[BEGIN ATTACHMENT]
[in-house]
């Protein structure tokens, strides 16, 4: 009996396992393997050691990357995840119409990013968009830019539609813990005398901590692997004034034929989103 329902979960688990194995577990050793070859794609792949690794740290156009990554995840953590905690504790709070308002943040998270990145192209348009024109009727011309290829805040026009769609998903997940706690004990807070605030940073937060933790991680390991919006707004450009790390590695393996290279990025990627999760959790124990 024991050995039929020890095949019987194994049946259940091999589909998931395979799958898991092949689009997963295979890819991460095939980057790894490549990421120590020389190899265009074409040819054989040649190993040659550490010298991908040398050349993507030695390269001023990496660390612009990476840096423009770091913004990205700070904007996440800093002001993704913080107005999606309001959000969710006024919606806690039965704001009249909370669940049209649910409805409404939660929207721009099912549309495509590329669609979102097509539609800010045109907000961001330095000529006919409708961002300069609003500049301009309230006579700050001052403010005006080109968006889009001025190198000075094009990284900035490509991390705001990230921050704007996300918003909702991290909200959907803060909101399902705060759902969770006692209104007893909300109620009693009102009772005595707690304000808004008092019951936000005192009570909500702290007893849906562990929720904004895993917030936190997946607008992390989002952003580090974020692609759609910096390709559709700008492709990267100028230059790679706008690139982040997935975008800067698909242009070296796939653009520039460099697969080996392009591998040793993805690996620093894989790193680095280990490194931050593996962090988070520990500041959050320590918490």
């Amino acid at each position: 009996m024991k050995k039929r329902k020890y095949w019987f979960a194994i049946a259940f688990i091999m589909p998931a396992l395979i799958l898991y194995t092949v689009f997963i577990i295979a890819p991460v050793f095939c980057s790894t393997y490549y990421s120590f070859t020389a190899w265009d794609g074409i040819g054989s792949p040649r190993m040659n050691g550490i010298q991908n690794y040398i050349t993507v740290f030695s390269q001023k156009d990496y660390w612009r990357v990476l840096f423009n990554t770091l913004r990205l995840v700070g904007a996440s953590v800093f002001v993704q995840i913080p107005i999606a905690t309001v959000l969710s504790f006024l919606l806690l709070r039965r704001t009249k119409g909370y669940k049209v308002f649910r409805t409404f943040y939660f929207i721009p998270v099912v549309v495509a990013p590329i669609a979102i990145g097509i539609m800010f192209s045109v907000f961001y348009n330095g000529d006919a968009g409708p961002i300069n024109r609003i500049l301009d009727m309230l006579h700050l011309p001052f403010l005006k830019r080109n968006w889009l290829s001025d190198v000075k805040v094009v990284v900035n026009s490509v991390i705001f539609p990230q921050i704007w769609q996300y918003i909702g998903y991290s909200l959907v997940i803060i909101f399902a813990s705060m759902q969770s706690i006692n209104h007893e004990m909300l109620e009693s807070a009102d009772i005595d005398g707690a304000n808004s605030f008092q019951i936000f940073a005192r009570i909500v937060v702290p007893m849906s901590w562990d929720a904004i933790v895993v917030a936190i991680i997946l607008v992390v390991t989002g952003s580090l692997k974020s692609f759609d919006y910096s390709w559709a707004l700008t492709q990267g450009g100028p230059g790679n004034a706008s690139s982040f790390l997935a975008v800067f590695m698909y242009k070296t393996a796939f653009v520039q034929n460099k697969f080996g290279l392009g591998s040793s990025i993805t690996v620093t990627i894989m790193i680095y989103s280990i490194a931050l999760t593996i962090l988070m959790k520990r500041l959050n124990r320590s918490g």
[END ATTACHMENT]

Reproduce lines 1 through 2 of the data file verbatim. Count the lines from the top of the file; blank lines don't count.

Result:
[in-house]
């Protein structure tokens, strides 16, 4: 009996396992393997050691990357995840119409990013968009830019539609813990005398901590692997004034034929989103 329902979960688990194995577990050793070859794609792949690794740290156009990554995840953590905690504790709070308002943040998270990145192209348009024109009727011309290829805040026009769609998903997940706690004990807070605030940073937060933790991680390991919006707004450009790390590695393996290279990025990627999760959790124990 024991050995039929020890095949019987194994049946259940091999589909998931395979799958898991092949689009997963295979890819991460095939980057790894490549990421120590020389190899265009074409040819054989040649190993040659550490010298991908040398050349993507030695390269001023990496660390612009990476840096423009770091913004990205700070904007996440800093002001993704913080107005999606309001959000969710006024919606806690039965704001009249909370669940049209649910409805409404939660929207721009099912549309495509590329669609979102097509539609800010045109907000961001330095000529006919409708961002300069609003500049301009309230006579700050001052403010005006080109968006889009001025190198000075094009990284900035490509991390705001990230921050704007996300918003909702991290909200959907803060909101399902705060759902969770006692209104007893909300109620009693009102009772005595707690304000808004008092019951936000005192009570909500702290007893849906562990929720904004895993917030936190997946607008992390989002952003580090974020692609759609910096390709559709700008492709990267100028230059790679706008690139982040997935975008800067698909242009070296796939653009520039460099697969080996392009591998040793993805690996620093894989790193680095280990490194931050593996962090988070520990500041959050320590918490």